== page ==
When Gordon Wilson stood down as SNP leader in 1990, Salmond decided to contest the leadership. His only opponent was Margaret Ewing, whom Sillars decided to support. This caused considerable consternation amongst the SNP left as the two main left leaders were opposing each other in the contest. It was also around this time that Salmond and Sillars drifted apart. Salmond went on to win the leadership election by 486 votes to Ewing's 146. This article is about Gordon Wilson the Scottish politician. ... Margaret Ewing Margaret Ewing was born Margaret Anne McAdam on 1 September 1945 was a Scottish National Party MSP. She attended the University of Glasgow and the University of Strathclyde and was a teacher before becoming an MP for East Dunbartonshire at the February 1974 Election, by just 22 votes. ...


His first test as leader was the United Kingdom general election in 1992, with the SNP having high hopes of making an electoral breakthrough. However the party, whilst considerably increasing its vote, failed to win a large number of seats; Sillars lost his, causing him to describe the Scottish people as '90 minute patriots'. This comment ended the political friendship between Salmond and Sillars, and Sillars would soon become a vocal critic of Salmond's style of leadership. The United Kingdom general election of 1992 was held on 9 April 1992. ...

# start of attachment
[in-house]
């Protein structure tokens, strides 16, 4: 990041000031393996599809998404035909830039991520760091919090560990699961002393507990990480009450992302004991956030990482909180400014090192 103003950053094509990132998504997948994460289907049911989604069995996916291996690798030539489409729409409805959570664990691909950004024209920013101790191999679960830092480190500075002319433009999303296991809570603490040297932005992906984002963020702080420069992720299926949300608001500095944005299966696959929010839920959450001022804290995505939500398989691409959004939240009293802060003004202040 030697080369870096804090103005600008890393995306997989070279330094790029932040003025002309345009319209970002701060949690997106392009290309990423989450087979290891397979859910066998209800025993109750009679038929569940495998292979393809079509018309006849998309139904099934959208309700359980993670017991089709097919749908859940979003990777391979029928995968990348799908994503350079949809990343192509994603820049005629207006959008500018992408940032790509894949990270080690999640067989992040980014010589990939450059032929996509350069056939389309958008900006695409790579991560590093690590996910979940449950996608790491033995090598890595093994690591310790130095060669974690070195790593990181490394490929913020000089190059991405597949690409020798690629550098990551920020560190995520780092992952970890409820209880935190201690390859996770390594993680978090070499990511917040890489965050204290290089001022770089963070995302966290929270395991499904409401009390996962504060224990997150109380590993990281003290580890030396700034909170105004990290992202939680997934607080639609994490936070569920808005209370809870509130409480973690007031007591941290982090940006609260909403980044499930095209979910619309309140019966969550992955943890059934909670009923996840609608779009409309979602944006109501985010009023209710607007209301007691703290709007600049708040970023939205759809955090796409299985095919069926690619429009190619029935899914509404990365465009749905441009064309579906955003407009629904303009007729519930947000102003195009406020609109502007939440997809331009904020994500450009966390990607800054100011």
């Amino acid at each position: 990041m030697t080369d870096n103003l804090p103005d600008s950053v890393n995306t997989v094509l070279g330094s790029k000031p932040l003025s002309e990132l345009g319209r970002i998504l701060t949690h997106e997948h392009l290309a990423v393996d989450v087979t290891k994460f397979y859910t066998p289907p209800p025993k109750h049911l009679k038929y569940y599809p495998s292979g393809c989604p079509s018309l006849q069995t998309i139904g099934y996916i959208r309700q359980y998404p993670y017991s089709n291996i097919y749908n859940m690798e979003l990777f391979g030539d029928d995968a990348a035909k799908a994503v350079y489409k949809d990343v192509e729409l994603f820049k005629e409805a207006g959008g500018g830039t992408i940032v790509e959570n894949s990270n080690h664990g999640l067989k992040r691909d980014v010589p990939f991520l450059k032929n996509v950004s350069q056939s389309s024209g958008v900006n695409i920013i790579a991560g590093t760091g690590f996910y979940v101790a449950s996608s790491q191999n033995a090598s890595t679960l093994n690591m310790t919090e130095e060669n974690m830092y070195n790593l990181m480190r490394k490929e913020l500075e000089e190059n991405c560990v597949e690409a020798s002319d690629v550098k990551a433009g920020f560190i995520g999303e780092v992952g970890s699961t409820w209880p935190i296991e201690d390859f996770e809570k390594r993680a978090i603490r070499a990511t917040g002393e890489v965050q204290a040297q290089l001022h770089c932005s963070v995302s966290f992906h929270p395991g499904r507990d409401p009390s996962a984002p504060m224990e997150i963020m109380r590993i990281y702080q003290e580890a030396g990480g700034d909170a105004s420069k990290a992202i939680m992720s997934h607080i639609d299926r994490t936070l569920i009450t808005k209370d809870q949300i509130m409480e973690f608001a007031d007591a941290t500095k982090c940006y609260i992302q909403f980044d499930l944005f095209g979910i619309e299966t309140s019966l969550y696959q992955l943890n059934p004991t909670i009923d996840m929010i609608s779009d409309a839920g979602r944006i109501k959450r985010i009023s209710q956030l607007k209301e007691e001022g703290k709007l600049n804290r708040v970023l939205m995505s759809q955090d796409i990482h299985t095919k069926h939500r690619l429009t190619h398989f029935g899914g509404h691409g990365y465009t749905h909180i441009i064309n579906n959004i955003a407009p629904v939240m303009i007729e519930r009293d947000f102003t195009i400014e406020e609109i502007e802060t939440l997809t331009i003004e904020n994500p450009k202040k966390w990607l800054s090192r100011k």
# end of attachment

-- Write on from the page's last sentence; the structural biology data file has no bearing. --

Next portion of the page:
Devolution

The SNP increased its number of MPs from four to six in the 1997 General Election, which saw a landslide victory for the Labour Party. After election, Labour legislated for a devolved Scottish parliament in Edinburgh. The UK general election, 1997 was held on 1 May 1997. ... In politics, a landslide victory (or just a landslide) is the victory of a candidate or political party by an overwhelming majority in an election. ... The Scotland Act 1998 is an Act of the Parliament of the United Kingdom at Westminster. ... A parliament is a legislature, especially in those countries whose system of government is based on the Westminster system modelled after that of the United Kingdom. ...